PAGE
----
Healing after Cesarean DeliveryA cesarean delivery is one when the baby is delivered by a surgical procedure with an incision made in both the mother’s abdomen and uterus in order to remove the baby as easily as possible. It is considered major abdominal surgery and a six-week healing period is suggested.

What are ways to help with the healing process?

  • Rest daily, if possible. Do not lift anything heavier than your baby for the first two weeks.
  • Make sure to support your abdomen and hold your abdomen near the incision when coughing, sneezing or laughing.
  • Use pain relievers if in pain. A heating pad might help and keeping a pillow on your lap protects your incision and also insulates the area. Ibuprofen and acetaminophen are fine to take to relieve pain and you can take them and still safely breast-feed your baby.
  • Plenty of fluids. Drink lots of fluids (especially water) to replace the water you lost during delivery, to help with breast-feeding and to reduce the chance of constipation.

When should I contact my OB/GYN?

  • If your incision is red, swollen, leaking or feels hot.
  • If you have a fever of 100.4F or higher.
  • If you develop pain or have increasing pain at your incision.

What else can I expect during pregnancy recovery?

  • Even with a c-section, you will have a vaginal discharge (called lochia). It will be a bright red heavy flow for the first few days, and it will gradually change to pink, brown, yellow or white. It should be gone after the first month post-partum.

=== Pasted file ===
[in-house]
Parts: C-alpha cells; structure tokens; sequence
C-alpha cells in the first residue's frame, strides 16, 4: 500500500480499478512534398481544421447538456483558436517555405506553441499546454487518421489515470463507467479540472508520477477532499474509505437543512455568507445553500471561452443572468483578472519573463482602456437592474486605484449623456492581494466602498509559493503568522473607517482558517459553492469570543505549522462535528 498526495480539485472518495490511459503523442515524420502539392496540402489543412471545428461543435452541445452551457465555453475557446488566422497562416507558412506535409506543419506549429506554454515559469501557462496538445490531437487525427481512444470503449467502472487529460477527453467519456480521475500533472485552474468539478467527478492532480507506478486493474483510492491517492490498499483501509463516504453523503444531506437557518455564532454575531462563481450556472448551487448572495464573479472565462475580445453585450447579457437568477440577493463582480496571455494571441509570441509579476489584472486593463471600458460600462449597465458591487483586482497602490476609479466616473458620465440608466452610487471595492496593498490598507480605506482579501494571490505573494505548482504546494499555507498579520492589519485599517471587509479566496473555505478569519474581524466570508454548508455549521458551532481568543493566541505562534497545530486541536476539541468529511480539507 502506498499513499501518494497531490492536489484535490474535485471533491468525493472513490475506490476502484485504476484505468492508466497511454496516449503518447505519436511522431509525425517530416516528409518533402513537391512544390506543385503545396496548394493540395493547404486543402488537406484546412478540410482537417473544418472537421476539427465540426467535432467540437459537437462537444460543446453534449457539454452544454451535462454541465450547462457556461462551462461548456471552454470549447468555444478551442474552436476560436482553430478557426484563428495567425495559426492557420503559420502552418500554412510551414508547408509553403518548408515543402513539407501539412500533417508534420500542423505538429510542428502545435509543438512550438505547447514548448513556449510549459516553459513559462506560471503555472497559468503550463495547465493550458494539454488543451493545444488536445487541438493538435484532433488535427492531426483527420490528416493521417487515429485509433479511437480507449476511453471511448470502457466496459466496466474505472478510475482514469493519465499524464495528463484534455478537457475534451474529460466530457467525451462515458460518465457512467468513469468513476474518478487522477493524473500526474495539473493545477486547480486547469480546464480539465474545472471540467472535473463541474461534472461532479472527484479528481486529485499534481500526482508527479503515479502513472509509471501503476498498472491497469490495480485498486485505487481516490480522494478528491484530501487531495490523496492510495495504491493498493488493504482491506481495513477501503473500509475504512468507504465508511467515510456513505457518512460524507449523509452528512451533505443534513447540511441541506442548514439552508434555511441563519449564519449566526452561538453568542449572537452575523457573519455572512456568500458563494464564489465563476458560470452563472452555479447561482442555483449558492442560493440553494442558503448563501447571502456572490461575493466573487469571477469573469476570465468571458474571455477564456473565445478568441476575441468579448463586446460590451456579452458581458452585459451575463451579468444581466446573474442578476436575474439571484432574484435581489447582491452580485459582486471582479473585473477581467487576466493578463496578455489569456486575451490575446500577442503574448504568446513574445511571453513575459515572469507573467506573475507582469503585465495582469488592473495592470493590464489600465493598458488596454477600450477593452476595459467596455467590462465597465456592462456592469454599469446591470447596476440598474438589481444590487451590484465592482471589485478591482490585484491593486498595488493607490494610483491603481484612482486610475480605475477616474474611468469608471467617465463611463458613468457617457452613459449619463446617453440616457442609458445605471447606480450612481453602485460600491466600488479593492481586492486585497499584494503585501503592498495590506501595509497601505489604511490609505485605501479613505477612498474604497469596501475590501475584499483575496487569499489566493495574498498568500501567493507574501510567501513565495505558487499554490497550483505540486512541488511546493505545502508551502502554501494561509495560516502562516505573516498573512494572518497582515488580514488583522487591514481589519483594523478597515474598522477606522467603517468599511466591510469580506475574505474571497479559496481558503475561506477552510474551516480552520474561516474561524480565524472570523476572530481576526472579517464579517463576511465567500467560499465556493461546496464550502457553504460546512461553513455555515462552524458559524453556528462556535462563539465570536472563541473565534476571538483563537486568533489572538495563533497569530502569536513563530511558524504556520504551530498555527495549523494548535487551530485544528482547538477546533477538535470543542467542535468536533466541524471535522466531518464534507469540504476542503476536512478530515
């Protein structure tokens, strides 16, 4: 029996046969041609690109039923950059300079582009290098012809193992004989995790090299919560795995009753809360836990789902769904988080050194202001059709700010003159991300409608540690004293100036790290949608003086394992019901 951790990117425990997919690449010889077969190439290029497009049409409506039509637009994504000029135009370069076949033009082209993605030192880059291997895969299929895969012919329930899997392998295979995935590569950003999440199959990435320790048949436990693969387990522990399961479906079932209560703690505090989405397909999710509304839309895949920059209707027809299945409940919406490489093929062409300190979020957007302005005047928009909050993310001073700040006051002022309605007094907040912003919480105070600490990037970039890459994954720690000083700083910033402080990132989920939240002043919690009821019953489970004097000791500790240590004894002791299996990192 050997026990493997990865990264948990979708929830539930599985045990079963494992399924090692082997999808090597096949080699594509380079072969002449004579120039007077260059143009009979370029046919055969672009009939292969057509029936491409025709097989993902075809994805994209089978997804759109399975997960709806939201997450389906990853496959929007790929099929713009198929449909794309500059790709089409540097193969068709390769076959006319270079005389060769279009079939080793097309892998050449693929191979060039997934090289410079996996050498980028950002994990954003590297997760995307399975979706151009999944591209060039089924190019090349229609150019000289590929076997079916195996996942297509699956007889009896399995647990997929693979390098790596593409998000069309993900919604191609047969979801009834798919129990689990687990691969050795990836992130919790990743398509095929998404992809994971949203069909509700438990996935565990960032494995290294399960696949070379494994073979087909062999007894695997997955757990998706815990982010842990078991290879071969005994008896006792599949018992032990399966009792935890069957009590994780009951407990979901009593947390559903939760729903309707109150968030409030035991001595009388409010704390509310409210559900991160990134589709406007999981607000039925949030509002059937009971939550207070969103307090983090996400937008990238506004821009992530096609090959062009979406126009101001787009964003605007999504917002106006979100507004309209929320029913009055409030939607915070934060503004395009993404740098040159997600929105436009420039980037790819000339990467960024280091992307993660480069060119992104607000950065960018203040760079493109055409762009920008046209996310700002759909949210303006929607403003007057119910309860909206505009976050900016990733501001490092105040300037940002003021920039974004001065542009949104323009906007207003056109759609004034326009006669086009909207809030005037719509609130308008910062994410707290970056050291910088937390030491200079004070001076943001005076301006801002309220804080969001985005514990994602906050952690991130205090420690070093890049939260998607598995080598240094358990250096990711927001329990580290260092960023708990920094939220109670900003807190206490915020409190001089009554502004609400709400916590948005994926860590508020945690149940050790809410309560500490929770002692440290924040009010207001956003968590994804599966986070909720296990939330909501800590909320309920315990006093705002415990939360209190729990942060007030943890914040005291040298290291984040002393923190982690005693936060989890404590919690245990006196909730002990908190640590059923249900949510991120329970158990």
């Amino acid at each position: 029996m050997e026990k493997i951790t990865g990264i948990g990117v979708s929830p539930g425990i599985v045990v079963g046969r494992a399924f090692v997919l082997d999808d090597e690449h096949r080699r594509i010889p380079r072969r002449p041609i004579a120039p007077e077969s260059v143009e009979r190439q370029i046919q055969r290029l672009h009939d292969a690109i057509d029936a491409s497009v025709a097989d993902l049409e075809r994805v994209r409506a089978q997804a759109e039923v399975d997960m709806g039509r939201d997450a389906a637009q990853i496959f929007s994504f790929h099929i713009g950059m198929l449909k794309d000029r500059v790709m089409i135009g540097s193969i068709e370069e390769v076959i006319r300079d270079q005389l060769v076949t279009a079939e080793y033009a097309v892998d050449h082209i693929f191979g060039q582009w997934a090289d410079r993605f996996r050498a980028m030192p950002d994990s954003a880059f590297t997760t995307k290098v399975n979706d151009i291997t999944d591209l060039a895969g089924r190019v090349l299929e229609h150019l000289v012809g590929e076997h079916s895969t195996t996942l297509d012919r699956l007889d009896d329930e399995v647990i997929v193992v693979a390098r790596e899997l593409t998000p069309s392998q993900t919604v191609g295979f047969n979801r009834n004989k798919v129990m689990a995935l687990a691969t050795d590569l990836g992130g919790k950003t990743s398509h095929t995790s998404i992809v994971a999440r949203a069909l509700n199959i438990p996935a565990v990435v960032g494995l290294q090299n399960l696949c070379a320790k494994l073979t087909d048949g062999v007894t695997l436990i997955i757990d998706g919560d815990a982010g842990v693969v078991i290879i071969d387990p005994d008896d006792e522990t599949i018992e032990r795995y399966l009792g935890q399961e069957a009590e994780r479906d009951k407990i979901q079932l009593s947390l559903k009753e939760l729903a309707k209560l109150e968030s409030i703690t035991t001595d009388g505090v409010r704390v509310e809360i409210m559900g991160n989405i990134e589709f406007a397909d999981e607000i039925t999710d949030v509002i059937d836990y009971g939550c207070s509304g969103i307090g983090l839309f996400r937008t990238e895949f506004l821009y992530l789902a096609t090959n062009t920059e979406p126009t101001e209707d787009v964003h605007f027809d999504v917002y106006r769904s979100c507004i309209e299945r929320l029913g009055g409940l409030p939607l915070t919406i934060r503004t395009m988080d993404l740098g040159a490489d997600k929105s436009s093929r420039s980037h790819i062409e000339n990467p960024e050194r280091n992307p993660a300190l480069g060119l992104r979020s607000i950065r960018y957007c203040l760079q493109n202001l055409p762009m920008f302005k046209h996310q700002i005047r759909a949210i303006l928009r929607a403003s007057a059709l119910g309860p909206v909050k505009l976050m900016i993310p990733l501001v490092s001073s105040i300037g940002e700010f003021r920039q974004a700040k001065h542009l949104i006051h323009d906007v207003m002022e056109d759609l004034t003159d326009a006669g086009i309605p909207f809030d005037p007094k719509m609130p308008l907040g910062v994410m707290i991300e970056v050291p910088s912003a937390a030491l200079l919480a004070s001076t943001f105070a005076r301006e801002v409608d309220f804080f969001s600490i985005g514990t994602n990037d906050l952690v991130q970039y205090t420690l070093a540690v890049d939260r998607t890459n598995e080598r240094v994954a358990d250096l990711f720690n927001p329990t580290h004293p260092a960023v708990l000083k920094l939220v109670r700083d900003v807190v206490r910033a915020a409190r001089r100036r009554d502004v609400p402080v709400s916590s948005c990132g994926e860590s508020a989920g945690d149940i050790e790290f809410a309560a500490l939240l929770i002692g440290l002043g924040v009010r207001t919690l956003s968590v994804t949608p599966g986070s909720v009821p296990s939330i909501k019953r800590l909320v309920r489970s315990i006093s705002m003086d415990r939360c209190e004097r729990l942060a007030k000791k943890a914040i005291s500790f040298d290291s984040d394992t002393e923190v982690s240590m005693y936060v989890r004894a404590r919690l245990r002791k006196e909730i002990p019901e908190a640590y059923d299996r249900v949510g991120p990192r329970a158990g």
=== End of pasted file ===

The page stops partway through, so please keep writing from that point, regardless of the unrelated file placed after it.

• You will also experience contractions – or after pains. They can feel like menstrual cramps and they compress the uterine blood vessels to help prevent excessive bleeding.
  • Sore breasts. If you are breast-feeding, nurse use warm washcloths or ice packs on your breasts. If you are not breast-feeding, wear a very supportive, well fitting bra to help stop milk production.

What about breast-feeding after a C-section?

Breast-feeding your baby can start right away. To help with discomfort you might want to try the following:

  • Football Hold: Just like it says, hold your baby in the crook of you arm with your elbow bent. Use your open hand to support your baby’s head. Keeping a pillow on your lap may make this more comfortable.
  • Side Hold: Lie on your side and hold your baby facing your breast. Using your free hand, guide your breast to your baby’s mouth.
  • If you are having difficulty or concerns, always consult a lactation specialist. Your OB/GYN should have resources for you.